I dont understand how log(2)(2) = 1. Inserting it in my calculator returns ~.6 but my textbooks says it equals 1. Is it just some sort of fact I have to believe, or is there a way to determine it?
Didnt get very far before I got stuck again-
"The base-10 logarithm is called the common logarithm. The common logarithm, log(10)x, is usually written as log x."
I dont understand what happens to the 10. The equation could be arranged into 10^y=x, but that doesnt help me any, if anything its causes more confusion.
You plugged log(2)(2) into your calculator and got 0.60206, didn't you?
The question your book is asking about is , which is a matter of notation, as Plato suggested.
Your calculator doesn't have a log button that will do .
What you did was
So let's rethink your original problem. Set
According to Plato's post this is equivalent to:
What x value(s) satisfy this equation? The one that should immediately come to mind is x = 1. And that's the only solution, in fact.
There is a way to get the calculator to work out your problem. I'm not going to tell you explicitly for fear of confusing you more than you already are. The name of the equation is the "Change of base formula." Look it up when you get a little more confidence using logarithms.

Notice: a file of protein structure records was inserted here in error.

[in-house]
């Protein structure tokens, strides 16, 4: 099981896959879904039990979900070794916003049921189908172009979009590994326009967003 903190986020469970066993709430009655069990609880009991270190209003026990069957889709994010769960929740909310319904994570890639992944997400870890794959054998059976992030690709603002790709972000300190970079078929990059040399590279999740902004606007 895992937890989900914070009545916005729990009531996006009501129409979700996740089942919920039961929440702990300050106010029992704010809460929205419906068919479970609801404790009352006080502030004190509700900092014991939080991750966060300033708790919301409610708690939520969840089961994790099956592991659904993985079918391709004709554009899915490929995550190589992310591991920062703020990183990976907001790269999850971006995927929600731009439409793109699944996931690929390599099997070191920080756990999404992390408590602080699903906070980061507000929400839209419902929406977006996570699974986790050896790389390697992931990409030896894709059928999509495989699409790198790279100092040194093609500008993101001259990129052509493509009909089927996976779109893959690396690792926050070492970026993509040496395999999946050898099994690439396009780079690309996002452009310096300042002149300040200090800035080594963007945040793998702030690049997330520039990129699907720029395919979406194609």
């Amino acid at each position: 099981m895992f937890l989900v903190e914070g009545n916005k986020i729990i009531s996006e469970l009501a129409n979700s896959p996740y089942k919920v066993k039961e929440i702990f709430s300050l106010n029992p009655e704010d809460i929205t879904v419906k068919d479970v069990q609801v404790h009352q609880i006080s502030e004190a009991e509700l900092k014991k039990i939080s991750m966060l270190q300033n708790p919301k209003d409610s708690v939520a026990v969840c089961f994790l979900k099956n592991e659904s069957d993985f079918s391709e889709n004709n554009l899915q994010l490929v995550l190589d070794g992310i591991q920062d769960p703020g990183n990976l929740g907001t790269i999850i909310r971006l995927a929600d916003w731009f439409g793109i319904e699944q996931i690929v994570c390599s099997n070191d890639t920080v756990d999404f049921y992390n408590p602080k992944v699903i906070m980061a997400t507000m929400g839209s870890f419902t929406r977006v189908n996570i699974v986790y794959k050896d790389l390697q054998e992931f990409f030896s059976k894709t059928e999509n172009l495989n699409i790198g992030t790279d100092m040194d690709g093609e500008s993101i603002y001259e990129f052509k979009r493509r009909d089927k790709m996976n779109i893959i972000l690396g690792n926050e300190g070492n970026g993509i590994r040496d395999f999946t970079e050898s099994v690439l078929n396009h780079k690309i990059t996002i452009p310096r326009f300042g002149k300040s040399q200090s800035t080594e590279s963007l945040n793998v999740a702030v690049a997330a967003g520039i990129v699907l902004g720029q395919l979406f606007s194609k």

Perhaps I explained it wrong or am still managing not to see what is under my nose, but I now understand what I had done wrong with log"(2)"2.
However, when presented with log"(10)"x = log x I cant advance- Rearranged yields 10^y=x, which doesnt make any sense to me.
We commonly write just "log" when we mean .
So your expression is using two different conventions, which is why you are confused. and are meant to be the same thing.
(Warning: There are a number of members on the site, especially the European ones I think, that will tell you that is the same as where . All I can say is that conventions vary and that your calculator almost certainly uses the convention that .)